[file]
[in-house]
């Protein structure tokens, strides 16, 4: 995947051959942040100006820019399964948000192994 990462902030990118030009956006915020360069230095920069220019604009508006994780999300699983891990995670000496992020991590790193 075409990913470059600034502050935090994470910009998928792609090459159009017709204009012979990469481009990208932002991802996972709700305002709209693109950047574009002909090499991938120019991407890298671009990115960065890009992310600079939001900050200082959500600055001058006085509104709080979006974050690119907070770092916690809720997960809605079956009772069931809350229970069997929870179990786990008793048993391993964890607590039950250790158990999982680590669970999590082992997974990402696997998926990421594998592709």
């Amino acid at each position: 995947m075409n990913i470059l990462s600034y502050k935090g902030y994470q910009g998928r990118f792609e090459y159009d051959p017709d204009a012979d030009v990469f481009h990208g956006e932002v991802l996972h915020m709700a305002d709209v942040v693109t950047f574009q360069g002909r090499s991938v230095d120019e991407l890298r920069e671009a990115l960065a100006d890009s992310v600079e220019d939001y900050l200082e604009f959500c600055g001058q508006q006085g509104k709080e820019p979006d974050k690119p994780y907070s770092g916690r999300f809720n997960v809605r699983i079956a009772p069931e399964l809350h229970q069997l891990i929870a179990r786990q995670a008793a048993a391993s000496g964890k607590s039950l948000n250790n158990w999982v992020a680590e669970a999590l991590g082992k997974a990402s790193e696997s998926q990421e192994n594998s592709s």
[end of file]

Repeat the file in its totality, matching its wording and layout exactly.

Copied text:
[in-house]
């Protein structure tokens, strides 16, 4: 995947051959942040100006820019399964948000192994 990462902030990118030009956006915020360069230095920069220019604009508006994780999300699983891990995670000496992020991590790193 075409990913470059600034502050935090994470910009998928792609090459159009017709204009012979990469481009990208932002991802996972709700305002709209693109950047574009002909090499991938120019991407890298671009990115960065890009992310600079939001900050200082959500600055001058006085509104709080979006974050690119907070770092916690809720997960809605079956009772069931809350229970069997929870179990786990008793048993391993964890607590039950250790158990999982680590669970999590082992997974990402696997998926990421594998592709």
């Amino acid at each position: 995947m075409n990913i470059l990462s600034y502050k935090g902030y994470q910009g998928r990118f792609e090459y159009d051959p017709d204009a012979d030009v990469f481009h990208g956006e932002v991802l996972h915020m709700a305002d709209v942040v693109t950047f574009q360069g002909r090499s991938v230095d120019e991407l890298r920069e671009a990115l960065a100006d890009s992310v600079e220019d939001y900050l200082e604009f959500c600055g001058q508006q006085g509104k709080e820019p979006d974050k690119p994780y907070s770092g916690r999300f809720n997960v809605r699983i079956a009772p069931e399964l809350h229970q069997l891990i929870a179990r786990q995670a008793a048993a391993s000496g964890k607590s039950l948000n250790n158990w999982v992020a680590e669970a999590l991590g082992k997974a990402s790193e696997s998926q990421e192994n594998s592709s």